State of the Coronavirus Outbreak: "Almost Certainly is Going to be a Pandemic"
The China coronavirus outbreak continues to grow. Currently the virus appears to have infected about 17,000 people in 25 countries, and leading infectious disease experts it is trending toward a global pandemic. That is to say, an ongoing epidemic on two or more continents. To date, more than 360 people have died from the virus, globally. However, some epidemiological models estimate the actual number of cases is 100,000 or more.
“It’s very, very transmissible, and it almost certainly is going to be a pandemic,” Anthony S. Fauci, director of the National Institute of Allergy and Infectious Disease, told The New York Times. “But will it be catastrophic? I don’t know.”
The coronavirus, which comes from the same family of viruses as the common cold, SARS and MERS, began in the city of Wuhan, China. It is believed to have originated in bats and made the jump to human beings, possibly at a seafood market in the city. The virus’s genome is very similar to the SARS virus. It is an airborne virus, although it does not appear to survive long outside the body or on surfaces and remain infectious. It seems to require close contact or exposure to droplets, such as coughing or sneezing, from someone who is infected. However, there are some signs that it can be transmitted prior to symptoms occurring.
It causes flu-like symptoms that in some cases become pneumonia. Sean Beckmann, a microbiologist at Stetson University in Florida, told BioSpace, “It’s being associated with symptoms of bronchitis and pneumonia, particularly pneumonia, which makes it more dangerous because pneumonias tend to persist longer and have more severe symptoms associated with them.”
The SARS outbreak ended in July 2003, and only had 8,098 confirmed cases. MERS began in 2012, but there are only 2,500 known cases. SARS killed approximately 10% of infected patients, and MERS kills about one in three. Infectious disease experts note that the 1918 “Spanish flu” only killed 2.5% of patients, but because of the level of medical care and because it infected so much of the world, it killed 20 to 50 million people.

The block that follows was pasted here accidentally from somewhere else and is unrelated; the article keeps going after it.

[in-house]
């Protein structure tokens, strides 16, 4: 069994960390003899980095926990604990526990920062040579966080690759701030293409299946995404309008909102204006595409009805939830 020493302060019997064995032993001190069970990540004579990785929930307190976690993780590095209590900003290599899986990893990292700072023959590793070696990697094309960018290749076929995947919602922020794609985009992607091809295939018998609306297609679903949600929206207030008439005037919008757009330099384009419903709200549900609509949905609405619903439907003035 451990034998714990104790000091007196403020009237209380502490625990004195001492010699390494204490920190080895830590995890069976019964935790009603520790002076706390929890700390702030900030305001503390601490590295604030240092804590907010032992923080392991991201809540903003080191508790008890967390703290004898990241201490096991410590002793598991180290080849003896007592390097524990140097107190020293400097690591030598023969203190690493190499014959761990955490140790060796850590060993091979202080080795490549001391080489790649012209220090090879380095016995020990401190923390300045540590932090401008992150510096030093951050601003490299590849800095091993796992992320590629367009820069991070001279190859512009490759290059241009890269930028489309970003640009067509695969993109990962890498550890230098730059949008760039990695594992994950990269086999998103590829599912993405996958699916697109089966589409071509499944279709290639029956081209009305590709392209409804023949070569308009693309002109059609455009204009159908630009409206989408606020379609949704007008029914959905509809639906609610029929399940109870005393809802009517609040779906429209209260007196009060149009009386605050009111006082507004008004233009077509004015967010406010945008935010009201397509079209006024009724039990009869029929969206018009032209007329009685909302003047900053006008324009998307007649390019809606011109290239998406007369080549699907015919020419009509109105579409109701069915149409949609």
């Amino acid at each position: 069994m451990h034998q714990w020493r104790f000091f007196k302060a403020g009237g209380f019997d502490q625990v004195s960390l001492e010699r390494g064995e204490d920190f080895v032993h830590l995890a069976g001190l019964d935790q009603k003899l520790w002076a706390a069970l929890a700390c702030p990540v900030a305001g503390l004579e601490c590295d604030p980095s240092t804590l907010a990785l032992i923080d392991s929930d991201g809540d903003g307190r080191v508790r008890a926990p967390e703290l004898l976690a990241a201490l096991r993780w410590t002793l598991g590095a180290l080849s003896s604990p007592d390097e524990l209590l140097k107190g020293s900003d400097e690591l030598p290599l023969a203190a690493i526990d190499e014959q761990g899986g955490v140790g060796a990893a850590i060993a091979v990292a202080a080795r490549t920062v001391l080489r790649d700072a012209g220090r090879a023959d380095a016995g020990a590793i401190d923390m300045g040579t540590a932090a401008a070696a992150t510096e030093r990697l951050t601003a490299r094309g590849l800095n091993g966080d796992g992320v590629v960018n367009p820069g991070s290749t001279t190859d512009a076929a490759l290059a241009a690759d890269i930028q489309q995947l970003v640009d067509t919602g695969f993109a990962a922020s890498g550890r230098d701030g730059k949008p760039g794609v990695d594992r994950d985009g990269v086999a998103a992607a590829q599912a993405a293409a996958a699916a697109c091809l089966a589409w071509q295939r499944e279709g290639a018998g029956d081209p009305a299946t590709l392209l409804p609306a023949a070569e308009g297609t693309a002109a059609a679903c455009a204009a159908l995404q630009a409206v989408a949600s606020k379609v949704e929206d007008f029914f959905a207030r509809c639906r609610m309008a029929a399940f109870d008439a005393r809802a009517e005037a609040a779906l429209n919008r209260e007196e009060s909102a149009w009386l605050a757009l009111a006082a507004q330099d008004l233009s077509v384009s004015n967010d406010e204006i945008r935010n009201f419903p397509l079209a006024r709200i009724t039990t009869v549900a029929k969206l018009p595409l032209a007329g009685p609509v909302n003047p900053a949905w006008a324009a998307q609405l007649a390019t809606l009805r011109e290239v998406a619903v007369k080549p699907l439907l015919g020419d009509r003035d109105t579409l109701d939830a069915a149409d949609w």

At this time, the mortality rate for the Wuhan coronavirus is about 2%. The focus is on containment, although a number of organizations and companies are beginning work on vaccines. However, creating a vaccine is likely to take at least three months, but running it through even expedited clinical trials and human testing would likely take at least a year.
Nonetheless, about 12 companies have formally or informally indicated they were launching vaccine or drug initiatives. Those companies include AbbVie, Geovax, Gilead Sciences, Inovio, Johnson & Johnson, Moderna, Novavax, Regeneron, Vaxart, and Vir. Some of those plans include drugs already approved for other viral infections or unapproved drugs that may be effective in treating this new virus.
Gilead Sciences, for example, issued a statement on January 31 from Merdad Parsey, the company’s chief medical officer, saying, “Gilead is working closely with global health authorities to respond to the novel coronavirus outbreak through the appropriate experimental use of our investigational compound remdesivir. Together with the U.S. Food and Drug Administration, the U.S. Centers for Disease Control and Prevention (CDC), the U.S. Department of Health and Human Services (DHHS), the China CDC and National Medical Product Administration (NMPA), the World Health Organization (WHO), and the U.S. National Institute of Allergies and Infectious Diseases (NIAID), and along with individual researchers and clinicians, Gilead is focused on contributing our antiviral expertise and resources to help patients and communities fighting 2019-nCoV.”
In a note to clients, Morgan Stanley analyst Matthew Harrison wrote, “Moderna has a potential benefit over traditional vaccine makers in that once it has the sequences that code for the most immunogenic part of the virus’ surface proteins, or antigens, management can rapidly make a clinical development candidate.”
Harrison is also bullish about Regeneron, noting that the company’s screening technology might be used to develop therapeutic antibodies against the virus. He wrote, “During the Ebola outbreak, Regeneron was able to move from development to validation of its therapeutic candidate in six months.”
Health authorities in Thailand have expressed optimism about an antiviral cocktail that includes two HIV drugs and Tamiflu, which they say was effective in one seriously ill patient.
According to Thomas R. Frieden, a former director of the U.S. Centers for Disease Control & Prevention (CDC), who now operates Resolve to Save Lives, a nonprofit focused on battling epidemics, it is “increasingly unlikely that the virus can be contained. It is therefore likely that it will spread, as flu and other organisms do, but we still don’t know how far, wide or deadly it will be.”